After years of planning, STEM on Wheels, the state’s first traveling bus for learning and exploration, was unveiled to the public on November 1 at the University of Bridgeport.
Starting November 2, STEM on Wheels, a retrofitted Greater Bridgeport Transit bus loaded with a 3D printers, remote sensors, a small robot named “Dash,” and other scientific equipment, will deliver hands-on lessons in science, technology, engineering, and math (STEM) to students in kindergarten through grade 12.
It also will stop at the Discovery Museum, one of several institutions that partnered with the University of Bridgeport to rev STEM on Wheels into motion.
University of Bridgeport President Laura Skandera Trombley said, “An education that engages the world through science, technology, engineering, and mathematics enables our youth to ask the kinds of questions that not only connect our shared humanity today but understand the infinite possibilities of tomorrow—our students and youth will pursue careers in fields that have not been thought of yet.”
By climbing aboard STEM on Wheels, students will be able to design a tool for an astronaut, learn to code the motions of a robot, or retrieve and interpret satellite data by contacting earth orbiting satellites.
Other activities will include imaging technology, mechatronics (a meld of mechanics and electronics), 3D printing, and remote sensing.
“To be actively engaged through hands-on learning is what it’s all about, especially in the 21st century,” said Jackie Simmons, principal of the Theodore Roosevelt Elementary School in Bridgeport, where STEM on Wheels will make its first stop on Friday, November 2. “Science has to be brought to life.”
In addition to the Roosevelt School, STEM on Wheels will travel to three other Bridgeport area schools during its pilot year: Geraldine Claytor Magnet Academy, the Discovery Interdistrict Magnet School, and the Bridgeport Military Academy.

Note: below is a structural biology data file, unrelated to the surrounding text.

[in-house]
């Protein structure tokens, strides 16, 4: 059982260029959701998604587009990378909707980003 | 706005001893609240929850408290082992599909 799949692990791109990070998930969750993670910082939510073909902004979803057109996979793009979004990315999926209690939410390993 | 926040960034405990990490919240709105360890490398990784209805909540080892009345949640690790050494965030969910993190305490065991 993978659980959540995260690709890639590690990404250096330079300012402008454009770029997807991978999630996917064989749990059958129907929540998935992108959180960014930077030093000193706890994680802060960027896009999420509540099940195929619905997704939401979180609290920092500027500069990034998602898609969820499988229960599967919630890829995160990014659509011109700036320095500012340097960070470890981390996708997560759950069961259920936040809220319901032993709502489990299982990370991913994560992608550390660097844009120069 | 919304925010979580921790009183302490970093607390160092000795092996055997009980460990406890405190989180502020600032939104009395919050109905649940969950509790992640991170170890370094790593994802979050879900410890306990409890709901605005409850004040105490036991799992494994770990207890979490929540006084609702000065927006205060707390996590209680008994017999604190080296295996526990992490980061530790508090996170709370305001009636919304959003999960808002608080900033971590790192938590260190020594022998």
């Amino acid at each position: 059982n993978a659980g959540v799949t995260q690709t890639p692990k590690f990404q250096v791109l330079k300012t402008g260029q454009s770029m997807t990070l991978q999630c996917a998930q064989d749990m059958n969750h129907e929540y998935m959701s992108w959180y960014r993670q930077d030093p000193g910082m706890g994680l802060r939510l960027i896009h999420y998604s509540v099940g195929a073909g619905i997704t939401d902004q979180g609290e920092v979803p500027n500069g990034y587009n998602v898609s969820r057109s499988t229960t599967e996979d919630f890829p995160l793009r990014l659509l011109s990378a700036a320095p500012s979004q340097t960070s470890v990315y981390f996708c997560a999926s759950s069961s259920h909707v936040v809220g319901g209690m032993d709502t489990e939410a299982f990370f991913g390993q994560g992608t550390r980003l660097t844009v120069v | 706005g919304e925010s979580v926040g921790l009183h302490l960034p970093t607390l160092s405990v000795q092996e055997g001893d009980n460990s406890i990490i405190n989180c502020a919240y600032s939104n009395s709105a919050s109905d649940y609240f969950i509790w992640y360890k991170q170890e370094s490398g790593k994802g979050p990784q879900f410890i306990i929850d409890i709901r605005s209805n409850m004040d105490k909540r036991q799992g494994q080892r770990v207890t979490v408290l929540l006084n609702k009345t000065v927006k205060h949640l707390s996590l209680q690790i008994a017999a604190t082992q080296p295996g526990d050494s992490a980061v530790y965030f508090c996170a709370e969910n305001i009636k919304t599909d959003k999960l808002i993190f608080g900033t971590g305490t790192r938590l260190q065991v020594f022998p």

Its will then expand its route 50 miles from Bridgeport to serve schools throughout Fairfield County.
Discovery Museum Executive Director Bill Finch thanked the University for “spearheading this venture.”
Noting that women are under-represented in STEM-related fields, Finch added, “We’re excited, because every time a kid gets on this bus, it’s much more likely that she will be an astronaut, that she will be a doctor, that she will be a lab technician, that she will be an engineer.”
Greater Bridgeport Transit made a former city bus available to the University, which was awarded a $75,000 Connecticut Health & Educational Facilities Authority (CHEFA) grant to retrofit and equip the vehicle into a mobile STEM classroom and lab space. The Connecticut Space Grant Consortium awarded $12,000 to train University of Bridgeport undergraduate students who will co-teach on the bus. Kubtec Scientific donated X-ray technology equipment.
“The importance of encouraging STEM work in the region is enormous, and to be a part of that is great,” said GBT General Manager Doug Holcomb.
Dr. Tarek M. Sobh, who originally proposed the bus two years ago and is dean of the College of Engineering, Business, and Education at the University of Bridgeport, said mobile labs like STEM on Wheels, help to prepare students “for jobs that haven’t even been invented yet. . . . They’ve proven to be an incredibly effective way to engage students.”
Leslie Geary, (203) 576-4625, firstname.lastname@example.org
Erica Eng, (203) 372-3521, email@example.com